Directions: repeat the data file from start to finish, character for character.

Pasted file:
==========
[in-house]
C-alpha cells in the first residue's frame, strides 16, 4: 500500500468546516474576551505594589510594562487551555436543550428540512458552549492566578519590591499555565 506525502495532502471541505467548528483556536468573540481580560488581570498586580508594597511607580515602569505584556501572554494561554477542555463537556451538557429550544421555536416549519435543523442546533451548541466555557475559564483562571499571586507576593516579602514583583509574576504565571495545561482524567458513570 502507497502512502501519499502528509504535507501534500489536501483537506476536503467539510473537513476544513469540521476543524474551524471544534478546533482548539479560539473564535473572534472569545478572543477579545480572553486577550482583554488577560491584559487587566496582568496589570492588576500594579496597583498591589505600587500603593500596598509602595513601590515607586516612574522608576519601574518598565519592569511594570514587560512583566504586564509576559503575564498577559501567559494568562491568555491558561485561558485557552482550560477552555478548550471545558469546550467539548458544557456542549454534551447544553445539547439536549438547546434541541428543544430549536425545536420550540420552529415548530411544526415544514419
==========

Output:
[in-house]
C-alpha cells in the first residue's frame, strides 16, 4: 500500500468546516474576551505594589510594562487551555436543550428540512458552549492566578519590591499555565 506525502495532502471541505467548528483556536468573540481580560488581570498586580508594597511607580515602569505584556501572554494561554477542555463537556451538557429550544421555536416549519435543523442546533451548541466555557475559564483562571499571586507576593516579602514583583509574576504565571495545561482524567458513570 502507497502512502501519499502528509504535507501534500489536501483537506476536503467539510473537513476544513469540521476543524474551524471544534478546533482548539479560539473564535473572534472569545478572543477579545480572553486577550482583554488577560491584559487587566496582568496589570492588576500594579496597583498591589505600587500603593500596598509602595513601590515607586516612574522608576519601574518598565519592569511594570514587560512583566504586564509576559503575564498577559501567559494568562491568555491558561485561558485557552482550560477552555478548550471545558469546550467539548458544557456542549454534551447544553445539547439536549438547546434541541428543544430549536425545536420550540420552529415548530411544526415544514419